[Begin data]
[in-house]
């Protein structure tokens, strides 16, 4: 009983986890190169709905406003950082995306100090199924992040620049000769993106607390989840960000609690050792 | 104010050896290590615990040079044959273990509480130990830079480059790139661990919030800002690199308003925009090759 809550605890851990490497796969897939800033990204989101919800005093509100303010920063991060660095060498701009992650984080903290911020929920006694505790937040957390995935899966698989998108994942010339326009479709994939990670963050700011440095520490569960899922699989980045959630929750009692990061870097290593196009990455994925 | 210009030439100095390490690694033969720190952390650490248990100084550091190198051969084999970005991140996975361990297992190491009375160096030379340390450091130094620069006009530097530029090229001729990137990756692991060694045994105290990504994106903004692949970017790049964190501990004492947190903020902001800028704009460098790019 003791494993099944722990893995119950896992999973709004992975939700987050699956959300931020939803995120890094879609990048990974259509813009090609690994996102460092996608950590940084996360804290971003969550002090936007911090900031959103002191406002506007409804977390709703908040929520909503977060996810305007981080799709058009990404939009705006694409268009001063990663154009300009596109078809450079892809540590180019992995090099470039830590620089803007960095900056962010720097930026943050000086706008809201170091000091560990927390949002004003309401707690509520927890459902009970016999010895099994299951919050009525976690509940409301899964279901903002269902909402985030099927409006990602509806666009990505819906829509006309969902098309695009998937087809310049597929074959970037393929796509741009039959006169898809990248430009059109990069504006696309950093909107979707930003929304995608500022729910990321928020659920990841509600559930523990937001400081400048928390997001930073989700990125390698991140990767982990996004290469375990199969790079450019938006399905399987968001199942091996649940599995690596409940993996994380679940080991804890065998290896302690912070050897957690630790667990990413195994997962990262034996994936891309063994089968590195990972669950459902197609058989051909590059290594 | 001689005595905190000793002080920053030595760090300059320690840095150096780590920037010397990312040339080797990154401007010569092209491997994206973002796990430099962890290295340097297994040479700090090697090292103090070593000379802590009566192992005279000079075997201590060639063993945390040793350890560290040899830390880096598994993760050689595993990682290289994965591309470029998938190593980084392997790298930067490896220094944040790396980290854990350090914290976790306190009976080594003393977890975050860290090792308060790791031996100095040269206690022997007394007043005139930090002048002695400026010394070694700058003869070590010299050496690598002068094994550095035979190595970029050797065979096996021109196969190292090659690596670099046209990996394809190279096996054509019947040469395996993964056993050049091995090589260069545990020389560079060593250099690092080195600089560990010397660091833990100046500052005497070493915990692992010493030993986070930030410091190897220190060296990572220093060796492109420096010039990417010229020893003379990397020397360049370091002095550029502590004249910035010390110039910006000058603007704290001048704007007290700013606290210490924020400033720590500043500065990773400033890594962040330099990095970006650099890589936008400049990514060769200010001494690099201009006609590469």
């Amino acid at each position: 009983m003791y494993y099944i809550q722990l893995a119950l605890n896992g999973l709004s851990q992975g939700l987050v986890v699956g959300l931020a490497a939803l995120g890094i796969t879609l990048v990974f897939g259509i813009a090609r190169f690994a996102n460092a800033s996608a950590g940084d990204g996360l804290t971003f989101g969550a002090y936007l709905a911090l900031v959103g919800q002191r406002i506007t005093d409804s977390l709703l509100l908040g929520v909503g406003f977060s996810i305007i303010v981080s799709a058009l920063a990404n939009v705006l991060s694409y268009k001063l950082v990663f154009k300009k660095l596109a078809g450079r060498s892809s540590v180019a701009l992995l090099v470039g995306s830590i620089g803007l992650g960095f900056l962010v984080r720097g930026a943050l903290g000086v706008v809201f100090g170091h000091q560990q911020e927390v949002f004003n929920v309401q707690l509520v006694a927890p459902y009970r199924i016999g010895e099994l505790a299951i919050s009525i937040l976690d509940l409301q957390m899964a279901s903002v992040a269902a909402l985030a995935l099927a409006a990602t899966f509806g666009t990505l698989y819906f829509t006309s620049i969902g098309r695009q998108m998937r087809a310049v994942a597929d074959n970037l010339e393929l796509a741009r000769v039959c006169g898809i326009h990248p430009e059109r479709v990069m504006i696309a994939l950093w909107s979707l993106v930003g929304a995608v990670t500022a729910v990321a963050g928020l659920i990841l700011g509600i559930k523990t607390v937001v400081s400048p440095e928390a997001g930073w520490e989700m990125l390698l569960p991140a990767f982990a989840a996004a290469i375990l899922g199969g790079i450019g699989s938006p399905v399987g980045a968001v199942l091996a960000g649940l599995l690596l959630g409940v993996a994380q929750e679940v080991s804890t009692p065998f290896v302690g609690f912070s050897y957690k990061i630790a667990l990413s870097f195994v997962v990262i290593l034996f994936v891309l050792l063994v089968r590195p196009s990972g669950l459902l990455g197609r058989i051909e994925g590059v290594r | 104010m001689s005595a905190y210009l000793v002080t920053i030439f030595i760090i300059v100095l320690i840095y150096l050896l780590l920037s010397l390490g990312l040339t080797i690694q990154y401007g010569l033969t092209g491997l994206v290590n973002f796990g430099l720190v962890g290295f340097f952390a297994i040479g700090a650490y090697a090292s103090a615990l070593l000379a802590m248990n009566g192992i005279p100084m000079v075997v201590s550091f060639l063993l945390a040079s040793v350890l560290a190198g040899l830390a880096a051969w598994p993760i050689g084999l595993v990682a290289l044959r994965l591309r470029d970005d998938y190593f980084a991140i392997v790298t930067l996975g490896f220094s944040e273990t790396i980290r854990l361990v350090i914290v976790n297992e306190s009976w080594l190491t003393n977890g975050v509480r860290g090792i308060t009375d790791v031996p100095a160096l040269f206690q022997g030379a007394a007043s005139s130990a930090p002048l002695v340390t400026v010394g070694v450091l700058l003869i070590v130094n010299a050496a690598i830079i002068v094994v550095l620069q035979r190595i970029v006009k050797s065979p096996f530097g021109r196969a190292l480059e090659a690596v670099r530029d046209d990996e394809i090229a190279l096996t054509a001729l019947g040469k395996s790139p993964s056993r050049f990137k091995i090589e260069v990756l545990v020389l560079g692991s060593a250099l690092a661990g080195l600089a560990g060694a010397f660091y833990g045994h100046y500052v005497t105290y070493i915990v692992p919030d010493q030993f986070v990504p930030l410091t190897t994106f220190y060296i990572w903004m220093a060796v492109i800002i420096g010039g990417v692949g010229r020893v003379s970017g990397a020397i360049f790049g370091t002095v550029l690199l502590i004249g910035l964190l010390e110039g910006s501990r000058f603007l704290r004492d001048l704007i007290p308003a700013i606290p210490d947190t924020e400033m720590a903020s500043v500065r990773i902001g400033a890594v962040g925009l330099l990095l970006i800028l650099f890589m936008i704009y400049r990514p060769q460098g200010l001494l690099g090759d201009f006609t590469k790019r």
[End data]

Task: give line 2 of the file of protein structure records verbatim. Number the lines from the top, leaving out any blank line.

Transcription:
């Protein structure tokens, strides 16, 4: 009983986890190169709905406003950082995306100090199924992040620049000769993106607390989840960000609690050792 | 104010050896290590615990040079044959273990509480130990830079480059790139661990919030800002690199308003925009090759 809550605890851990490497796969897939800033990204989101919800005093509100303010920063991060660095060498701009992650984080903290911020929920006694505790937040957390995935899966698989998108994942010339326009479709994939990670963050700011440095520490569960899922699989980045959630929750009692990061870097290593196009990455994925 | 210009030439100095390490690694033969720190952390650490248990100084550091190198051969084999970005991140996975361990297992190491009375160096030379340390450091130094620069006009530097530029090229001729990137990756692991060694045994105290990504994106903004692949970017790049964190501990004492947190903020902001800028704009460098790019 003791494993099944722990893995119950896992999973709004992975939700987050699956959300931020939803995120890094879609990048990974259509813009090609690994996102460092996608950590940084996360804290971003969550002090936007911090900031959103002191406002506007409804977390709703908040929520909503977060996810305007981080799709058009990404939009705006694409268009001063990663154009300009596109078809450079892809540590180019992995090099470039830590620089803007960095900056962010720097930026943050000086706008809201170091000091560990927390949002004003309401707690509520927890459902009970016999010895099994299951919050009525976690509940409301899964279901903002269902909402985030099927409006990602509806666009990505819906829509006309969902098309695009998937087809310049597929074959970037393929796509741009039959006169898809990248430009059109990069504006696309950093909107979707930003929304995608500022729910990321928020659920990841509600559930523990937001400081400048928390997001930073989700990125390698991140990767982990996004290469375990199969790079450019938006399905399987968001199942091996649940599995690596409940993996994380679940080991804890065998290896302690912070050897957690630790667990990413195994997962990262034996994936891309063994089968590195990972669950459902197609058989051909590059290594 | 001689005595905190000793002080920053030595760090300059320690840095150096780590920037010397990312040339080797990154401007010569092209491997994206973002796990430099962890290295340097297994040479700090090697090292103090070593000379802590009566192992005279000079075997201590060639063993945390040793350890560290040899830390880096598994993760050689595993990682290289994965591309470029998938190593980084392997790298930067490896220094944040790396980290854990350090914290976790306190009976080594003393977890975050860290090792308060790791031996100095040269206690022997007394007043005139930090002048002695400026010394070694700058003869070590010299050496690598002068094994550095035979190595970029050797065979096996021109196969190292090659690596670099046209990996394809190279096996054509019947040469395996993964056993050049091995090589260069545990020389560079060593250099690092080195600089560990010397660091833990100046500052005497070493915990692992010493030993986070930030410091190897220190060296990572220093060796492109420096010039990417010229020893003379990397020397360049370091002095550029502590004249910035010390110039910006000058603007704290001048704007007290700013606290210490924020400033720590500043500065990773400033890594962040330099990095970006650099890589936008400049990514060769200010001494690099201009006609590469």